In its first ruling since Superintendent Steven J. Adamowski announced his massive overhaul of Hartford schools, the city board of education has left little doubt that its main priority from now on is closing the achievement gap.
If the board remains focused on that track, great things could happen.
The board has approved an application to level the Lewis Fox Middle School in Hartford's North End and replace it with a rare pre-kindergarten-through-12th grade school that is specifically oriented to getting its 1,200 students into four-year colleges.
Educators believe - and rightfully so - that maintaining students in the same high-expectation environment throughout their entire school career will yield positive results.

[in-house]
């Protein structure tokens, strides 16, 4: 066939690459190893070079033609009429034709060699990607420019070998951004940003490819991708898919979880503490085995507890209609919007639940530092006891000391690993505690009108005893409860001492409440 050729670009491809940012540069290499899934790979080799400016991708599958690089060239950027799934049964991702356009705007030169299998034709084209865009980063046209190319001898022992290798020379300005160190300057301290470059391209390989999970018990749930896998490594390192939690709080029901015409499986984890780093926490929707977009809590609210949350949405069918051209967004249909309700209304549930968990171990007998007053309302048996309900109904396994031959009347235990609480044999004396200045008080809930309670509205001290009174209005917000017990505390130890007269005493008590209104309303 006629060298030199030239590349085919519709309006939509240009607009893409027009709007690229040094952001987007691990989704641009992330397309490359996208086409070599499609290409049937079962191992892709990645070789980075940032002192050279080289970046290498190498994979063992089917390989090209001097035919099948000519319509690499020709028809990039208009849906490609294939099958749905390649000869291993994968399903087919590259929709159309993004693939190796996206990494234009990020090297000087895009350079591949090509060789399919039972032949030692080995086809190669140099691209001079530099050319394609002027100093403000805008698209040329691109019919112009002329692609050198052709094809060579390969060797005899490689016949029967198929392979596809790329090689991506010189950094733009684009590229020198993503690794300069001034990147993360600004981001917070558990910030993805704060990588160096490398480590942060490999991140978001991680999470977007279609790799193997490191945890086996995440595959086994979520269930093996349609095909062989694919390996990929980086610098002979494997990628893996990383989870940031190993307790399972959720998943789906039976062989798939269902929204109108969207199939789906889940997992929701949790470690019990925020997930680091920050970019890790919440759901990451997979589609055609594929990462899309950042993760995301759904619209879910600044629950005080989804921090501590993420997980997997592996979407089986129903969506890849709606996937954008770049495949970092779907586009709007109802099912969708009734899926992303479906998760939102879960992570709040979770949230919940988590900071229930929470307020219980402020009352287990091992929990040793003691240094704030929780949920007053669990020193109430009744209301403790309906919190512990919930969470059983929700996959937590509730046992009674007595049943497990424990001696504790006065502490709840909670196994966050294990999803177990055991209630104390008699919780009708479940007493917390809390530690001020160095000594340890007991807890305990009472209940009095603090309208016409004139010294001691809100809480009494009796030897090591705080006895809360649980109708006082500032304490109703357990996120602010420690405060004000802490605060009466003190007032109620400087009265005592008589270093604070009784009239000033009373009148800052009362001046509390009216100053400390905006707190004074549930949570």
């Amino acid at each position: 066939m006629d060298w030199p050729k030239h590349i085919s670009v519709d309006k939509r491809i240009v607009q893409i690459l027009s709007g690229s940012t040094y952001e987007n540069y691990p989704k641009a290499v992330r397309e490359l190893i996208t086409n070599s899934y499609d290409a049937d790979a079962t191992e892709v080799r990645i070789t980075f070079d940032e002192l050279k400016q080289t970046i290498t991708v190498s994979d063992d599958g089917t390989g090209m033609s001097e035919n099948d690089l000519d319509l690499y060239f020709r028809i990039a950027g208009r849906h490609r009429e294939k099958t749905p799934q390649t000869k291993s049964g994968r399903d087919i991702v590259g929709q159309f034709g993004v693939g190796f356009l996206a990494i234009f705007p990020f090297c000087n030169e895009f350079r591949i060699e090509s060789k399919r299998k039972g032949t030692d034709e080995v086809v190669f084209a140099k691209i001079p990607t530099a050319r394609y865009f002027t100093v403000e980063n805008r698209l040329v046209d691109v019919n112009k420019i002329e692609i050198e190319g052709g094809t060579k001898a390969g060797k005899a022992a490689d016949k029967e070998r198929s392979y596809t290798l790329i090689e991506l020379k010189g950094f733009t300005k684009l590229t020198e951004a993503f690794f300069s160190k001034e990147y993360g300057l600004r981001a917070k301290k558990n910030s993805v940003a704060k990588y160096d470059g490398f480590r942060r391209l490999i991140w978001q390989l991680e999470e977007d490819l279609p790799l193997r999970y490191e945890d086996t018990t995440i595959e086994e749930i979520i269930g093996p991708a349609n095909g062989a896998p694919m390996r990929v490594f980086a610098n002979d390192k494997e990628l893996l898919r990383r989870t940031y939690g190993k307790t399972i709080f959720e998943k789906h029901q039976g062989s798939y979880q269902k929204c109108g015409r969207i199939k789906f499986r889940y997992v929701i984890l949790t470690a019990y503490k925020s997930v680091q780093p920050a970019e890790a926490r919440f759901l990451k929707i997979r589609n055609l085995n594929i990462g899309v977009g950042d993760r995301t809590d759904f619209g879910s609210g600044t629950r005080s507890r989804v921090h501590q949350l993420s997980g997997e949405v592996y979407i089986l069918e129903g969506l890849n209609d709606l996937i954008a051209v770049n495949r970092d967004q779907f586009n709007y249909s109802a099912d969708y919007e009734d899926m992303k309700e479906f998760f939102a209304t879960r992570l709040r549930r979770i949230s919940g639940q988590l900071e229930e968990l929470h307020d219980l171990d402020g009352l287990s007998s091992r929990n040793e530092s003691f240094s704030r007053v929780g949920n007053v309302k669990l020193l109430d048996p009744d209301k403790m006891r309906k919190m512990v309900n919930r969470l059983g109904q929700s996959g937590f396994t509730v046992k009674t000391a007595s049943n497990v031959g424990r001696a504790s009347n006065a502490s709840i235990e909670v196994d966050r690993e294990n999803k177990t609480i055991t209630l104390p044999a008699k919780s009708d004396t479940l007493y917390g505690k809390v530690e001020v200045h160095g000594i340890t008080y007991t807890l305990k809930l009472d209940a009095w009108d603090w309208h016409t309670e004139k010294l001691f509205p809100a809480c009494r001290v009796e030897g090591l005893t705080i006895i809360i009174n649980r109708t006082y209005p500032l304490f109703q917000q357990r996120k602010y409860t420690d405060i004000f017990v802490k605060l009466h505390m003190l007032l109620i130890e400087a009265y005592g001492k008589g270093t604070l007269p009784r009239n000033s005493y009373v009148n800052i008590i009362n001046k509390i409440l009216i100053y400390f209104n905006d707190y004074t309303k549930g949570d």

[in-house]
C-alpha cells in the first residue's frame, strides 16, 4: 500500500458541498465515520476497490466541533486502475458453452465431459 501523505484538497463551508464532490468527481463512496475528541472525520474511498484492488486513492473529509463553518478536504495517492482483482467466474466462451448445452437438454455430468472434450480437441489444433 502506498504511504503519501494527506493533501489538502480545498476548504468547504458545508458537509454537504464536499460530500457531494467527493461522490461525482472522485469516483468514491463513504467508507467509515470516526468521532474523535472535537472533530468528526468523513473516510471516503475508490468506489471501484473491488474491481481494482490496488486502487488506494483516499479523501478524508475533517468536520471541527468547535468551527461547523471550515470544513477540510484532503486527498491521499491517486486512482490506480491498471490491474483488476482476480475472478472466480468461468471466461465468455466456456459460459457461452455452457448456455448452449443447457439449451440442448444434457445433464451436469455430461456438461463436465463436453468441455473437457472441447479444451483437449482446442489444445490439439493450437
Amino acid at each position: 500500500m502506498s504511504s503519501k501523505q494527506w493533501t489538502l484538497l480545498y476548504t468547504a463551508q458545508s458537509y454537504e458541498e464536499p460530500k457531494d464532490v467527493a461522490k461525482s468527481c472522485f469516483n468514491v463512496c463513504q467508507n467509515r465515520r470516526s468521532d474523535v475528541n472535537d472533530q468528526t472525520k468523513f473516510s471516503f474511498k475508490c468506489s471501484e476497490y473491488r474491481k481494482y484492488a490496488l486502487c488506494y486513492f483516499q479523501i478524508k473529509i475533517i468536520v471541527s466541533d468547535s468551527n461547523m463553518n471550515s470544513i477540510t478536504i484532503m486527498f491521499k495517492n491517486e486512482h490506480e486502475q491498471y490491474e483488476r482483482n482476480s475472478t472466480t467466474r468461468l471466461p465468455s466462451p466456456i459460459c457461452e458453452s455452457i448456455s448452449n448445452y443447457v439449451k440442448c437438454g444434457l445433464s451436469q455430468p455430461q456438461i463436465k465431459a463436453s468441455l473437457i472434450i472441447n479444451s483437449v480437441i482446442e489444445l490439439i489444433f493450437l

Plans, moreover, call for the facility to be an intra-district choice school, a clear message that only those disposed to meeting rigorous study demands need apply.
District officials estimate the cost of building the school at $83 million, 80 percent of which would be funded by the state if the application is approved.
Closing the worst-in-the-nation achievement gap between Connecticut's low-income nonwhite students and more privileged white counterparts is a priority of the state's new education commissioner, Mark K. McQuillan.
The Fox School proposal is worthy of his support.
Reprinted with permission of the Hartford Courant.
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